On my way home

The weather is sometimes not on my side. Occasionally the wind propels me and I hardly have to do anything. On other days it rains and it's grey and it's difficult to cycle. It looks like tomorrow will be one of those days..

It can't be helped (しかったない). It's the last day before I go back, and I have to get to the airport somehow. The bus company told me off last time (every time, actually) for bringing a bicycle with me as luggage and (once again) threatened to not take me next time. That leaves me with two options: bag the bike in Atsugi and carry it onto the train with me, carrying also my backpack and three fully loaded panniers, or cycle to the airport and bag the bike there. The latter option is by far the more agreeable, even if I get a little wet while doing it. At least it's warmer now since I'm in Kanagawa and it's the middle of May. The really cold days are behind me.

Tonight I did what I usually do on the day before going home: I took a casual stroll around town and eventually ended up at the riverside where I sat down and had a break. During other times that I've been back here my thoughts often dwelled on the past, remembering the good times, etcetera. But this time all I could think about was the future. Not forcefully though: at times likes these I just let my mind wander and let it pick a topic by itself, and it chose the future.

I ended up making plans and goals for what I want my life to be like in the next couple of years, and evaluating how my current situation compares to that. When I think about the past I often forget how much possibilities and connections are available to me right here, right now. I know where I want to go, but I'm in no hurry. I will patiently await the right opportunities.


In the previous post I wrote a bit about my eternal fight against time, and the realization that the second time you do something is also the first time you do something for the second time. The thought that struck me today was: I only hold first times in such high value exactly because they are scarce, and can only happen once. If I could do something and get that same first-time kind of feeling out of it then I probably wouldn't be blogging about it right now. It wouldn't be special. The fact that first times never come again is exactly what makes them priceless.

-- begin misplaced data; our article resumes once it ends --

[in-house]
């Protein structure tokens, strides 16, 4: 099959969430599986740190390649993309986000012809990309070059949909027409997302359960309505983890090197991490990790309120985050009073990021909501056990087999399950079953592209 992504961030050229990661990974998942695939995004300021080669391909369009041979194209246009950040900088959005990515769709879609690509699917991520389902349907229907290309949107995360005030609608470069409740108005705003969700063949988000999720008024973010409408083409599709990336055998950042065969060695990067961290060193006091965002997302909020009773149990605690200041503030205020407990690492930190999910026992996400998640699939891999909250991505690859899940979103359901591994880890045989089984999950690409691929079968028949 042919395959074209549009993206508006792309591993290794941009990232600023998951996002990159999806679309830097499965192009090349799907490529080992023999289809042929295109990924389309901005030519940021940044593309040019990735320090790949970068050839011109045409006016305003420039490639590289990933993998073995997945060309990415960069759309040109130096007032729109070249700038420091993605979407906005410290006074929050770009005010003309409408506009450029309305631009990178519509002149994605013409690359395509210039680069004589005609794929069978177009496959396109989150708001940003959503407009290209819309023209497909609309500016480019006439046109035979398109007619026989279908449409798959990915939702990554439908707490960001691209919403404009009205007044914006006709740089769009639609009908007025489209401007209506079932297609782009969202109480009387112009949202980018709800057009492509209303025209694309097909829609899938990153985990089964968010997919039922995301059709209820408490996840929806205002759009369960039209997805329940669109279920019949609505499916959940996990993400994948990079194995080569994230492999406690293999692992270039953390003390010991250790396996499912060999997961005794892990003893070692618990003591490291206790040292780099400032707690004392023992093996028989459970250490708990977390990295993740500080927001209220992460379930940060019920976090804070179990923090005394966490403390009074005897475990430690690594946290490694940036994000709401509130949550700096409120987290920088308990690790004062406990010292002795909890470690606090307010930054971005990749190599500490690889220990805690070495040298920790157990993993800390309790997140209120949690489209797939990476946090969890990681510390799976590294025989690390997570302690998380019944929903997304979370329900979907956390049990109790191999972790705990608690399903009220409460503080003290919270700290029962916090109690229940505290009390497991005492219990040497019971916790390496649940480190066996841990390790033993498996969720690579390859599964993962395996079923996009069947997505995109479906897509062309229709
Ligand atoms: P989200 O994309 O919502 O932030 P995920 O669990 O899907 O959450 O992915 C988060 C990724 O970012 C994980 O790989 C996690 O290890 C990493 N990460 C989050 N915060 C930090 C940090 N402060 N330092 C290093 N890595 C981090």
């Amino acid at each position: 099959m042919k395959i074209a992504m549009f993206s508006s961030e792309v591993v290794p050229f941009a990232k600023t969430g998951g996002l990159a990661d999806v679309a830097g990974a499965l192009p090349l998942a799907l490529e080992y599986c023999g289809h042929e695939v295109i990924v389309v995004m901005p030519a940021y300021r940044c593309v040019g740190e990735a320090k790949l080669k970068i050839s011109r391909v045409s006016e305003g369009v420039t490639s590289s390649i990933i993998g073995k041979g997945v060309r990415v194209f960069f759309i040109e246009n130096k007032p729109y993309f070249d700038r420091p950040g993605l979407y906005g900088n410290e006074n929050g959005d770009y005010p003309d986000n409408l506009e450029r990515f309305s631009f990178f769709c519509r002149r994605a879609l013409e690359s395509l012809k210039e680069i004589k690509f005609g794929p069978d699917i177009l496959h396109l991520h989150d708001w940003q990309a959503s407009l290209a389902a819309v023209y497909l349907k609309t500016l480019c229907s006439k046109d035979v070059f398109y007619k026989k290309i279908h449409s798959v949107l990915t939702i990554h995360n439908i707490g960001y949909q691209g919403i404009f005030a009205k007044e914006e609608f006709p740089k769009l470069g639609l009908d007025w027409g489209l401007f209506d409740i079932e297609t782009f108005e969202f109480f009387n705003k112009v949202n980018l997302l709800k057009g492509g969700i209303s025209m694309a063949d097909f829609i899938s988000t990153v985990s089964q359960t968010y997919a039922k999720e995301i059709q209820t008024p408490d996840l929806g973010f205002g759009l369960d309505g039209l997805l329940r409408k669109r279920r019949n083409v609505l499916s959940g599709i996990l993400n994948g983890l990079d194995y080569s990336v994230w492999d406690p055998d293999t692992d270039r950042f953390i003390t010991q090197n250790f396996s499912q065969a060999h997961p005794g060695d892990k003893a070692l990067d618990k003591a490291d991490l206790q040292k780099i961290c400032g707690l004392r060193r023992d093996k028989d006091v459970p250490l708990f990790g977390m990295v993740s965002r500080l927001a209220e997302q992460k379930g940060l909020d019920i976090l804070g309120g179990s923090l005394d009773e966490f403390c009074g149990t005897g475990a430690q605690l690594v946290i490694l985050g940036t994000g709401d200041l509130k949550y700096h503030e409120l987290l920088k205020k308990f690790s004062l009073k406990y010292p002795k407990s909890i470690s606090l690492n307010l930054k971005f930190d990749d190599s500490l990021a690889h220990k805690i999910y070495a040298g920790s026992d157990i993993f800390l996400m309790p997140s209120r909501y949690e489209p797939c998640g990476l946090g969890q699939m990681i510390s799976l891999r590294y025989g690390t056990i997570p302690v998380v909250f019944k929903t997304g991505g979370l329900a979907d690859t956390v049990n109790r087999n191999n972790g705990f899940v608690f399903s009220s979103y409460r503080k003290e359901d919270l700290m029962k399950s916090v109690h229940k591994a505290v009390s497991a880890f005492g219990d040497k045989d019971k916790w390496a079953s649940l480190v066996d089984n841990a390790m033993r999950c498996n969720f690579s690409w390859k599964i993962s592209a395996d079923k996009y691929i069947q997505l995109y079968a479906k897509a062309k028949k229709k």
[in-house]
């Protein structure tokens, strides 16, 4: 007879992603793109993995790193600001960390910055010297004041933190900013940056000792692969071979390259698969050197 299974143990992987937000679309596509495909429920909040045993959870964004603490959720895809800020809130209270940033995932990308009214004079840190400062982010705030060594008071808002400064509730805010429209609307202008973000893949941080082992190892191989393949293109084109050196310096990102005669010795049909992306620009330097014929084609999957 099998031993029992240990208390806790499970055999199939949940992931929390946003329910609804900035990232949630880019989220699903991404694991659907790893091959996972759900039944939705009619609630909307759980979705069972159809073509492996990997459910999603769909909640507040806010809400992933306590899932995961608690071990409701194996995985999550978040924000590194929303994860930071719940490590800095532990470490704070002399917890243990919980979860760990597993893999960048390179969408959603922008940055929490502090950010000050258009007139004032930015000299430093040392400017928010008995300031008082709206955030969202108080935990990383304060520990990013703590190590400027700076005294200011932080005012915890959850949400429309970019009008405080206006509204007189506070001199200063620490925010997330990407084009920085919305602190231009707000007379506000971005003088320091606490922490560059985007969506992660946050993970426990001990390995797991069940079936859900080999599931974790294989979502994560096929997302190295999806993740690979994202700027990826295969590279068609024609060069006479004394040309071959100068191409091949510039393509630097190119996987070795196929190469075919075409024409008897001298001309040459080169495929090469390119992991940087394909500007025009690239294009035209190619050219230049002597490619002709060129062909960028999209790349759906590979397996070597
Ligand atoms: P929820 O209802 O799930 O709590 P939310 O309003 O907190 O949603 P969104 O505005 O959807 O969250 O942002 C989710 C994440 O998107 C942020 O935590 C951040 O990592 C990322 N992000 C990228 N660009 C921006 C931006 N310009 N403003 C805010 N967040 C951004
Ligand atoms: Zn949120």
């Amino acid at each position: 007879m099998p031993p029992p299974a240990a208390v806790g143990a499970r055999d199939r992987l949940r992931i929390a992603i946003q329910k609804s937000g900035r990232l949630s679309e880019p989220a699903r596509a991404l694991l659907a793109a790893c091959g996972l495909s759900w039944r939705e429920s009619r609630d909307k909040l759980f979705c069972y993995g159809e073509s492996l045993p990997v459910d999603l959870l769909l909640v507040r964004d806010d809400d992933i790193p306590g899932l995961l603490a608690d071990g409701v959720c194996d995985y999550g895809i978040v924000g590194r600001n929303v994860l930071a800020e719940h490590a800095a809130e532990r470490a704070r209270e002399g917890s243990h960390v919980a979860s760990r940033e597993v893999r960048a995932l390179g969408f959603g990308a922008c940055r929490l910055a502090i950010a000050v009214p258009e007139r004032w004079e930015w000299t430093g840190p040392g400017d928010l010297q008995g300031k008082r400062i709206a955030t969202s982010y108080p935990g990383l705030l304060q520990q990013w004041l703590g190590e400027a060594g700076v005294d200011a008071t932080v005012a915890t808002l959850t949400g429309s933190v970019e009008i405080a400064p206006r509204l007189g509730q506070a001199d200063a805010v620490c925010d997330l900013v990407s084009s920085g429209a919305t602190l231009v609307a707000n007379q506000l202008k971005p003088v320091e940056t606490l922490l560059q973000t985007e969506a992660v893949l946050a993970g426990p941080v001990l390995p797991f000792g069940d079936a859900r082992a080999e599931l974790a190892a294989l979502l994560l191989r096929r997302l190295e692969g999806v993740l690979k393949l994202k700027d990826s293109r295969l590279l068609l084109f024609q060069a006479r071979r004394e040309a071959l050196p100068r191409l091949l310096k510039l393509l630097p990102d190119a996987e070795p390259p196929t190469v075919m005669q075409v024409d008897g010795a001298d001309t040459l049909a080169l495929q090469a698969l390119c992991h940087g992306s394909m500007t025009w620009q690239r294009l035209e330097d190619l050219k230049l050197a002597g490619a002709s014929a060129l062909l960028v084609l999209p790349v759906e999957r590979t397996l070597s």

Some final, random thoughts to share:

  • Before the trip began I felt quite cynical and seriously questioned my ability to find and appreciate beauty on this trip. I considered myself cynical and skeptical about the environment still having an effect on me.
  • After the trip I can safely say that I've had moments where I looked out on amazingly beautiful scenery and all I could think of at those moments was: "words cannot describe how beautiful this is". I guess I'm not quite completely cynical yet after all.
  • I went out with a Japanese friend a few days ago and spoke Japanese the entire day. My Japanese has not improved since years ago, but it hasn't really gotten worse yet either. Just like my Dutch, it's at a stable level, never changing.
  • It's a lot more difficult to think mean thoughts in Japanese. If you're properly absorbed in the language and the culture then it's just harder (at least for me) to express those feelings. Although there's swear words like 'fuck' and 'shit' in Japanese, you'll never ever be in a situation in real life where you hear people use them. There's just no need for them.
  • I went to KFC today because it has a great view of the train station and because I loooove chicken. I distinctly remember there was always that one song being played there that I absolutely hated. Today they only played songs that I recognized and liked, and even a few from my personal top 500. Not bad.
  • I'm planning to do a post with some statistics on my cycling trips, and some advice. Maybe it'll be useful to other people wanting to cycle in Japan.
  • Dokkōdō

 

Posted in Spirit of Japan 3 , Thoughts